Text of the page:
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The Great Depression Student interview One Benjamin Cross, my Grandfather, is a survivor of the time in our countries history known as the great depression. Born in, he lived in as a young boy. My interview with him really helped me to realize where the older people of our nation are coming from in their ideas and opinions. In the following paper I will do my best to convey what I learned to the reader. People did what they had to to survive the Great Depression.
Clothing was made from feed sacks with thin strips of old tires cut out for elastic for the waist. Most of the kids affected by the poverty wore overalls, if their shoes wore out, they would have to go barefoot for the rest of the year. Food was another and bigger problem to some than clothing. People bought only the essentials- flour, sugar, bread 038; wasted nothing.
Leftover bread was made into bread pudding. I was told that some people would slaughter animals, place them in the back of a trailer, and take them door to door cutting off and selling whatever part the person wanted to buy. Some found other ways to get meat, such as hunting rabbits, deer, squirrels, and birds. Butter was expensive so they used a lard-type substance which they mixed until it was fluffy and then added yellow food coloring. Not many homes in the countryside had electricity before 1936.
People still cooked on wood stoves and cooled food in nearby streams. Homes were heated by fireplaces and wood stoves as well. Washing what clothes they had was solved by heating water in a large pot and then scrubbing them clean as possible over a scrub board. The pot also doubled as a wash tub. Prices included 15 cents for a pound of potatoes, ten cents for bread, and 5 cents for a pound of bananas. A 1928 Model A Ford on credit- could be bought for $ 450 and fill it up with gas for 15 cents.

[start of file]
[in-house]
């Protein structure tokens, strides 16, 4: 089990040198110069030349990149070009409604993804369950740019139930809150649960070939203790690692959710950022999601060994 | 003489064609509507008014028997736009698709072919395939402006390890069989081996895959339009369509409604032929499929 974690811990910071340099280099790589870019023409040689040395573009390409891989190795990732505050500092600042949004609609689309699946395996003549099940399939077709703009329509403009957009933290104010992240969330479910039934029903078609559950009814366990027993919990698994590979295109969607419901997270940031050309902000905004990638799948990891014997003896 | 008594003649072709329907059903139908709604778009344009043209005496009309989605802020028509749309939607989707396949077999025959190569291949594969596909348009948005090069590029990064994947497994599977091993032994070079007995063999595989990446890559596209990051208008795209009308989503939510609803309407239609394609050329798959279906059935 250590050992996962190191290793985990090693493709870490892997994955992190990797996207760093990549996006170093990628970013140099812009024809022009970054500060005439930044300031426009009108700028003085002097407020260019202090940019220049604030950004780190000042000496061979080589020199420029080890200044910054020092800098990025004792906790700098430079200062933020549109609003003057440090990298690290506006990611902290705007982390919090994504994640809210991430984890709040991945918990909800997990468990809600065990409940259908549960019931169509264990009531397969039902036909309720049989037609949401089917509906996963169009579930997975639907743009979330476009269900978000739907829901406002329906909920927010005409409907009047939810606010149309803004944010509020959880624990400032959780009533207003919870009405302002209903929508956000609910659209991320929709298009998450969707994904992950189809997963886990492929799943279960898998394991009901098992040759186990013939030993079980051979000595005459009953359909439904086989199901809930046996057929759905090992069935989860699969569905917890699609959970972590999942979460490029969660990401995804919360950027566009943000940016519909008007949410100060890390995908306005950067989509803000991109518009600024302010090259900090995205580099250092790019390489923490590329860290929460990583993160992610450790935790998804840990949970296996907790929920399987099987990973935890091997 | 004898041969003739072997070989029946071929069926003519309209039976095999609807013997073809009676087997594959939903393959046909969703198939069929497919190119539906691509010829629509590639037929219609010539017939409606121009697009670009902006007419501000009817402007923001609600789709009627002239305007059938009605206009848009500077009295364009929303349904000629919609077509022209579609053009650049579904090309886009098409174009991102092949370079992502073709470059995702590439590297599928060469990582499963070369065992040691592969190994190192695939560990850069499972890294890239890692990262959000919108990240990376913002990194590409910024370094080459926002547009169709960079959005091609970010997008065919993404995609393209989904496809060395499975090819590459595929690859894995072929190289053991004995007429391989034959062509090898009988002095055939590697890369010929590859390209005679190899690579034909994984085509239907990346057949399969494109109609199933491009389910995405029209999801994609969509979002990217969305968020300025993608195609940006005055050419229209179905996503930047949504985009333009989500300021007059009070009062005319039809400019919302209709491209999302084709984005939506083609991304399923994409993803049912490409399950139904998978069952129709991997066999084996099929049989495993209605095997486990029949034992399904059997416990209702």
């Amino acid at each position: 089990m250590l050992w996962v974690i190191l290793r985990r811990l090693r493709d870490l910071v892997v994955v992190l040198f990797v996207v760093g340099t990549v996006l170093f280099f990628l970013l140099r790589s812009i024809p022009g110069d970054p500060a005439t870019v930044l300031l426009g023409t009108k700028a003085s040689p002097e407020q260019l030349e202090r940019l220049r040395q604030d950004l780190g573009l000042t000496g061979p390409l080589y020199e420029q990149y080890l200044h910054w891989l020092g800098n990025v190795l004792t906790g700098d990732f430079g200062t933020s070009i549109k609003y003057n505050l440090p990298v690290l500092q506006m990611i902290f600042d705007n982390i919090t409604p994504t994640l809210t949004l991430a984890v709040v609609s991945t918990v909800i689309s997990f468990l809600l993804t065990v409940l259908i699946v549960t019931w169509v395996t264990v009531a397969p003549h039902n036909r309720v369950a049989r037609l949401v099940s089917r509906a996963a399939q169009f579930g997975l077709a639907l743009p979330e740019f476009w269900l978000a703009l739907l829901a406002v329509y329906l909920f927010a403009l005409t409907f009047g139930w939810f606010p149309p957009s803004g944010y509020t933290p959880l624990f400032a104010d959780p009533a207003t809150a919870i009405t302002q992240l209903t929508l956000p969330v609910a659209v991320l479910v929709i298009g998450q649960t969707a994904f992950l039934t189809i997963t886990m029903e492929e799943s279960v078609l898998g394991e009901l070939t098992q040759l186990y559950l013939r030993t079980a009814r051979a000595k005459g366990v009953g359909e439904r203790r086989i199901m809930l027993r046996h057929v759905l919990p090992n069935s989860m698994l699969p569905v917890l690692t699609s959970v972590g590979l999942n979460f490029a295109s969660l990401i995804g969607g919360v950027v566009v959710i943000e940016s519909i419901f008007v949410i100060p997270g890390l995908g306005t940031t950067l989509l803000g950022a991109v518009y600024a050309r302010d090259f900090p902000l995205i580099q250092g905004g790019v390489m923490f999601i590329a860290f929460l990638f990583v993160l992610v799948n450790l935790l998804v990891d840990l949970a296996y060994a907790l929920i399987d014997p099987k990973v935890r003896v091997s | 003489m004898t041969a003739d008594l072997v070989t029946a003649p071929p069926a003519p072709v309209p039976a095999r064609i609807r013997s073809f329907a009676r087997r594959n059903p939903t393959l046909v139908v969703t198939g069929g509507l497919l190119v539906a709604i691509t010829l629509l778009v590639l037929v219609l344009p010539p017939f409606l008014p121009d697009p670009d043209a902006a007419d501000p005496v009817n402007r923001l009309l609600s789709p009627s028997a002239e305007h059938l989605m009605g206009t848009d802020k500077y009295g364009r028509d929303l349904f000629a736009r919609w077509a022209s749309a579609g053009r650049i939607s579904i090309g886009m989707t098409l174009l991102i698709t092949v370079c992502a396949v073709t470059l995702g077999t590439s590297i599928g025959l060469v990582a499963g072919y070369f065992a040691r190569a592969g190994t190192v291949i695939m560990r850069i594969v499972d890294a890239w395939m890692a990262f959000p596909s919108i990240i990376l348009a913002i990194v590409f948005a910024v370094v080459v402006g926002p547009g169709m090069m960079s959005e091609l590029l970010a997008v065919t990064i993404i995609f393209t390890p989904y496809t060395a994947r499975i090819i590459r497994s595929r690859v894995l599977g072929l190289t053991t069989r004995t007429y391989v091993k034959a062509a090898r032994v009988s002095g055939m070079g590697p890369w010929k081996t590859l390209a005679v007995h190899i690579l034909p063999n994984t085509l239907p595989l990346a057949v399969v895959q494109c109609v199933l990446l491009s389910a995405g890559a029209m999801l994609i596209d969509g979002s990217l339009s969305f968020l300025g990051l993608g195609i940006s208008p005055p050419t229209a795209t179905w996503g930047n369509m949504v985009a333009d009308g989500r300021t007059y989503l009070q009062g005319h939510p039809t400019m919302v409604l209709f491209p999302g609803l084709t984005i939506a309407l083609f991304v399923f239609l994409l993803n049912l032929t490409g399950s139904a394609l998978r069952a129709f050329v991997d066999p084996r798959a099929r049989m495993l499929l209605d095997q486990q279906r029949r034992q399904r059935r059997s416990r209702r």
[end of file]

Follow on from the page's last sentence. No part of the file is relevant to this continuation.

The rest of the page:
In 1930, a new Ford cost $ 550 and gas 20 cents. Having fun cost a lot less then than it does now. Swimming was a favorite activity. Boys went swimming in rivers or muddles, made Johnny Walkers (stilts), jumped rope, or played horseshoes. They drank dope or coke and listened to boxing matches on the radio (if they had one). Despite the depression schooling was important.
Many children attended rural two-room schoolhouses. Grades 1 - 3 were in one room, 4 - 7 in the other. High Schools usually ended at the 11 th grade. Overall, the Depression was a trying time for our country and it is a wonder to me that we got through it. We are lucky to have had leaders such as Hoover and Roosevelt to lead us out of this bleak time, and it also proved to show the tenacity (vocabulary word) of those that lived through the time we now call The Great depression.
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